by Jodi Lynn Anderson
“I'm not myself," she offered, guiltily. She softened around Tik Tok, and when she did she was, for those rare moments, girlish.Tiger Lily lives in Neverland, an island in the Atlantic where ships of Englanders occasionally wash up with pirates or children or folks who don't last very long. Englanders have a disease that makes them continue to grow older until they die, something the natives are not subject to. Tiger Lily is an orphan, adopted by the shaman of the tribe, a man named Tik Tok, who is "of two genders": he is a man who wears women's clothing. Tiger Lily lives up to her name: fierce, stoic, and unreadable except by those who know her well. She is a misfit in the tribe, so when she meets Peter Pan, the ominous and deadly boy in the woods, she is caught up in a world where she is needed, special, admired. Her relationship with Peter ignites with heart-thrumming intimacy. But when Tiger Lily neglects her tribe to tragic results, and when a Wendy bird arrives, will they be able to maintain their connection, or will Tiger Lily lose everything?
He smiled. "You can never say that. You're just a piece of yourself right now that you don't like.”
This was such a fascinating book. It is narrated by Tinkerbell (not her real name, simply a name Peter condescendingly bestowed). She cannot speak, but she can sense the thoughts and feelings of those around her, making her a unique, slightly omnipotent storyteller. Neverland itself is a strange entity. It is set in our world. Their are fairies and mermaids, but no flying, no "second star to the right." And yet, Anderson manages to maintain what I loved most about the original story: the very real psychology of the characters.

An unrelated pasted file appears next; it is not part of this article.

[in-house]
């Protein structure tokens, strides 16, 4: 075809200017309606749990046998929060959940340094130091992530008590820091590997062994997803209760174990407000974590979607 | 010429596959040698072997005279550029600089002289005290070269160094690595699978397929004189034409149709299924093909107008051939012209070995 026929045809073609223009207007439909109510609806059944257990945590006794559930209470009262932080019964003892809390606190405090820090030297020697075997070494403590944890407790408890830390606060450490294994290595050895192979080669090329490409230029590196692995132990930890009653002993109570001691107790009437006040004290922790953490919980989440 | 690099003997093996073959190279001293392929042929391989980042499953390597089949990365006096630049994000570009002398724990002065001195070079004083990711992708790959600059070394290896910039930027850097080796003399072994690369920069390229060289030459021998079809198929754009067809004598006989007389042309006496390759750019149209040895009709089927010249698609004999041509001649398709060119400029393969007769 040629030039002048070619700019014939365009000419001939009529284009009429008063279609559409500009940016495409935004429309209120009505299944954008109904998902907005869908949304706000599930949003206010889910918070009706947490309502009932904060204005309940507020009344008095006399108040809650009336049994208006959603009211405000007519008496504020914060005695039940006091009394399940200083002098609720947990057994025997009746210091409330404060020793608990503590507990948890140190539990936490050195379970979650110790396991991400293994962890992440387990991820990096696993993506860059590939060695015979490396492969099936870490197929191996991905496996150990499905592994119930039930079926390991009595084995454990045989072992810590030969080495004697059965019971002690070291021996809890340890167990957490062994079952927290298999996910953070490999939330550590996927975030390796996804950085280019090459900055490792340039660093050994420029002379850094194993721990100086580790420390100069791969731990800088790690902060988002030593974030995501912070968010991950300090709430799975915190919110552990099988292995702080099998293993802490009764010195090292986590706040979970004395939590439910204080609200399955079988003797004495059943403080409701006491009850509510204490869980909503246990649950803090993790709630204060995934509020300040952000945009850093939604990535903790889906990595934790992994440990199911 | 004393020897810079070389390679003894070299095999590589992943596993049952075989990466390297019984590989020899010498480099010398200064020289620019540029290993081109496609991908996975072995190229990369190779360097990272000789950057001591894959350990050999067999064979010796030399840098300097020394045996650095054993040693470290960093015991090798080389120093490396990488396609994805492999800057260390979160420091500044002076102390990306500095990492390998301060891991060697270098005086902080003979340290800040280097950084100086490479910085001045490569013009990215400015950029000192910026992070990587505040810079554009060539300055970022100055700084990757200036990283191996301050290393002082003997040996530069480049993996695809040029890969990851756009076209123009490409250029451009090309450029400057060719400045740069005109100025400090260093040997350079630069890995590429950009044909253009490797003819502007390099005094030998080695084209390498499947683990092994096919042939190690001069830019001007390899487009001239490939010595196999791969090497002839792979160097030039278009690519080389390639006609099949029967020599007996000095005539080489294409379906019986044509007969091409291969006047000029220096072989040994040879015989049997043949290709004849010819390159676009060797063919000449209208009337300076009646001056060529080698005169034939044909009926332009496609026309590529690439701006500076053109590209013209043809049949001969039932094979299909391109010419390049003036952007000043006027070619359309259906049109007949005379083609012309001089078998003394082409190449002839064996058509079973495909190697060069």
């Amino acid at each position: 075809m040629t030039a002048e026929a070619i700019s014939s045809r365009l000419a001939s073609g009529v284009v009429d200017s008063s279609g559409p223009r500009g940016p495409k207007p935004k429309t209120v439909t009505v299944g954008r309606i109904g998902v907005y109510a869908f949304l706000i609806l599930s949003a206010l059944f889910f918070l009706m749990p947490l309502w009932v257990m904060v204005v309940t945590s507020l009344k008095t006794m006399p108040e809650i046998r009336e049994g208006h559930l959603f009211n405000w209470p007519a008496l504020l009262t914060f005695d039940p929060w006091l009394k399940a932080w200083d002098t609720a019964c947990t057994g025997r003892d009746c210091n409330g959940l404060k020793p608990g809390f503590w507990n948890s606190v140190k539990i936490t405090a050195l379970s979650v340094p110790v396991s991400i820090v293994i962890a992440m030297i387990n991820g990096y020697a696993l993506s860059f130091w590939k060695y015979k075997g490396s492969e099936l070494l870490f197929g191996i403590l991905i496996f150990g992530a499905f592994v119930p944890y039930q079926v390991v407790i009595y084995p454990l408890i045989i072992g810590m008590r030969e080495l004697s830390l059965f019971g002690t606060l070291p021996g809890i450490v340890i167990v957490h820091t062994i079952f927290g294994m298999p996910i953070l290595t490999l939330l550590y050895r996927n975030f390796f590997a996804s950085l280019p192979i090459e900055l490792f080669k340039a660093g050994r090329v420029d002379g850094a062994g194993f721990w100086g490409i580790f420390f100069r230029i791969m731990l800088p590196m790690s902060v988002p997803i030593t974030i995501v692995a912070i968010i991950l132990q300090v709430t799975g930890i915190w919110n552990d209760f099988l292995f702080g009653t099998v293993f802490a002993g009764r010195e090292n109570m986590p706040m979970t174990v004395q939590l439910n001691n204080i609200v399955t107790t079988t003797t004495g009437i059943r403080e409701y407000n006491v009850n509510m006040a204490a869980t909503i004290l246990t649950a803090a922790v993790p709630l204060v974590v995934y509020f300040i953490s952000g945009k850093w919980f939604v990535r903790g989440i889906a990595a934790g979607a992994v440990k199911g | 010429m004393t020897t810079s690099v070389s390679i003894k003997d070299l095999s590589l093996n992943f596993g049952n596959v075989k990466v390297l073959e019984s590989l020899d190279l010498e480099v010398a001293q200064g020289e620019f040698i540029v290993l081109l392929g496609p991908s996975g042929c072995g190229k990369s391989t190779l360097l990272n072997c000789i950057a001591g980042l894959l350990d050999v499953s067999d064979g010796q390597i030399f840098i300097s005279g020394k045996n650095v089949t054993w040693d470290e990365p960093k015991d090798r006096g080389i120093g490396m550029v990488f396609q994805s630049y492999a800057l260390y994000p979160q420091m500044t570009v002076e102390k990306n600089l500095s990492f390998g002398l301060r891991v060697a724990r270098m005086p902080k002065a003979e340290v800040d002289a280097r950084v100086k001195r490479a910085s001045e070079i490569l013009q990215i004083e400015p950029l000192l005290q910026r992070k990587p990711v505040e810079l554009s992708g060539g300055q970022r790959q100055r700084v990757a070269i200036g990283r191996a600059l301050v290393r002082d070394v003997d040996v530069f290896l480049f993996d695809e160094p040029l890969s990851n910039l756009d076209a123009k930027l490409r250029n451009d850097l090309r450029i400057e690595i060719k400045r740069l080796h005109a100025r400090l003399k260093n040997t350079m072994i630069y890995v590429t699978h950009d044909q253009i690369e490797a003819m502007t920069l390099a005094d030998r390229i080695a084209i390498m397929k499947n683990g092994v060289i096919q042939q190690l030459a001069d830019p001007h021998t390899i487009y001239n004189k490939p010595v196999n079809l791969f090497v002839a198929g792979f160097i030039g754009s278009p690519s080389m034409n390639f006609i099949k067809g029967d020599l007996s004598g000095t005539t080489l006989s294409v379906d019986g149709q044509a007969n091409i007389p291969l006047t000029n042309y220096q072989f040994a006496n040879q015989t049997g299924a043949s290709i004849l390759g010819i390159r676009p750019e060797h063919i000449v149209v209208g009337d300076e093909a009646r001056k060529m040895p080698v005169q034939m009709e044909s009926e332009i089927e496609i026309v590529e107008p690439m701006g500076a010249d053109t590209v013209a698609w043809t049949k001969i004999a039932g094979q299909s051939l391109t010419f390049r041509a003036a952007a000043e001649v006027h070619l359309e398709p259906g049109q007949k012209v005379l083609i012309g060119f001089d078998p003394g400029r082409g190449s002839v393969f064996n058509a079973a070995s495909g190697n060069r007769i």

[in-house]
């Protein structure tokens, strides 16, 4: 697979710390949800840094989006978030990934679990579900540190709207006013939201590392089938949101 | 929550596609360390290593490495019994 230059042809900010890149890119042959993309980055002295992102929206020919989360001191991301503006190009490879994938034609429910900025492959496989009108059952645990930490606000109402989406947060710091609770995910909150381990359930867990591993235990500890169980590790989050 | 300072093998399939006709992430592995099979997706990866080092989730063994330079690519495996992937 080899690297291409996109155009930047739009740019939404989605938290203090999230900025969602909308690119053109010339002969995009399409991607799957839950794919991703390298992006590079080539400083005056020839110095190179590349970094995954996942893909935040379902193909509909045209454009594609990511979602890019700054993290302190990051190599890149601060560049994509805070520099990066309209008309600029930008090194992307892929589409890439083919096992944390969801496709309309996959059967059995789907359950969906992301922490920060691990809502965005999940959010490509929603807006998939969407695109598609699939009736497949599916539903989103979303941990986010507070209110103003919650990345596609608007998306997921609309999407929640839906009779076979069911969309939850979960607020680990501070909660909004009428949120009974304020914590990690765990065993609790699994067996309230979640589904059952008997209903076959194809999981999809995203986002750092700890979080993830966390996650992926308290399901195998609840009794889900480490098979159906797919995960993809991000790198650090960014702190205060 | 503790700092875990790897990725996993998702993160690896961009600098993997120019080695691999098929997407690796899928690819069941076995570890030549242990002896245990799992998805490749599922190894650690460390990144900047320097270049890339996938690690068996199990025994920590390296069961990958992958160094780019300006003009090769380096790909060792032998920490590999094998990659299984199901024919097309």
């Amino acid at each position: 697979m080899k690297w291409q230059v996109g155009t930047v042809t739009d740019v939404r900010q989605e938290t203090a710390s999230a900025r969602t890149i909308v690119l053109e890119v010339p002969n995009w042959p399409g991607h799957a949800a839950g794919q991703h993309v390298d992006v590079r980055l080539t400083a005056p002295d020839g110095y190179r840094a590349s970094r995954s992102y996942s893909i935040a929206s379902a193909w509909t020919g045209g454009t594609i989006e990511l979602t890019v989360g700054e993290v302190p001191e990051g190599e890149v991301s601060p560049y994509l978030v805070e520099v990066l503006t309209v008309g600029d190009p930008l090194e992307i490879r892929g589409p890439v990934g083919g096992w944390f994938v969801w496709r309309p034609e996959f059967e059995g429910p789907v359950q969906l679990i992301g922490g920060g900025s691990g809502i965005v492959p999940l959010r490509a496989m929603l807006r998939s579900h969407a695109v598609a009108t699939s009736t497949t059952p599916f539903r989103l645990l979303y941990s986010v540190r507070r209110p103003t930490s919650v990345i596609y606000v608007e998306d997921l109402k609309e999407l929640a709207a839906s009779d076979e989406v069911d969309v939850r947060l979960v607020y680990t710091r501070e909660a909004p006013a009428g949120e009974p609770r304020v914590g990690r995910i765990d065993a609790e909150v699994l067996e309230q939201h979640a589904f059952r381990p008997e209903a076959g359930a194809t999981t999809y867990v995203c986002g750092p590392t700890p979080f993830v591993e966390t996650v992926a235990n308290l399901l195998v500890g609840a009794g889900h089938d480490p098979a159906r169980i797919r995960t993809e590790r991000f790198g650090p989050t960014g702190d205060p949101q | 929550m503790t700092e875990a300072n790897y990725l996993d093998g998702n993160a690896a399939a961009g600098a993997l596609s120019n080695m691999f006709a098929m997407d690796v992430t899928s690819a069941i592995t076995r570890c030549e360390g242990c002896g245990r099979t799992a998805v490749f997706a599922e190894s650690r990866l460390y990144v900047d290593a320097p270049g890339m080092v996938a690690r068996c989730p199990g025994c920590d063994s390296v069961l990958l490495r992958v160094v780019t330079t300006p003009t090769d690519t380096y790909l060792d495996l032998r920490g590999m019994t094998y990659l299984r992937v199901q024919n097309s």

This story also maintains the ache of the original. As an adult reader, you know what things mean. The larger implications of certain feelings become clear. You pity, envy, and are frightened of Peter. He becomes that boy. The one who cannot understand the feelings he is having. The one who shuts himself to any other reality but his own. The one who desperately means to keep promises, but then does not. The one who sends you to the highest highs but also deeply frightens you with what he is capable of. I understood Peter more in this book than in any other interpretation. Hook's desperation for Peter is not the comical Disney or musical version: it is dark and dangerous and self-destructive. Smee is still "lovable" but you remember why he is a pirate and not an affable accountant. He is still a murderer. Wendy is much stronger and also much weaker than in the original. She is so sure of herself because the world cannot be other than how she sees it. The lost boys are not romanticized as off on a camping trip. These boys act the way any children would if they were left to their own devices, forced to survive on their own. They hero-worship Peter, desperate to have some sort of direction, a compass to focus their days. But this, of course, takes a toll on a leader who is still very much a boy himself.
Tiger Lily is wonderfully complex and refreshing. She is not a preteen seductress, nor a silent generic "indian." She is guarded and pained and untrusting but also worthy and strong, and has the capacity for deep love. And she does not, as this book seemed to imply at the beginning, loose her mind, heart and need for life when she loses Peter (as all girls lose Peter).
The cast of new characters are more of a mystery to us, but they are no less compelling: Pine Sap, Tiger Lily's mishapen and introspective friend, and Tik Tok the shaman whose slow tragedy breaks our hearts.
This is a quality Peter Pan adaptation. Well-written and faithful to the spirit of the original.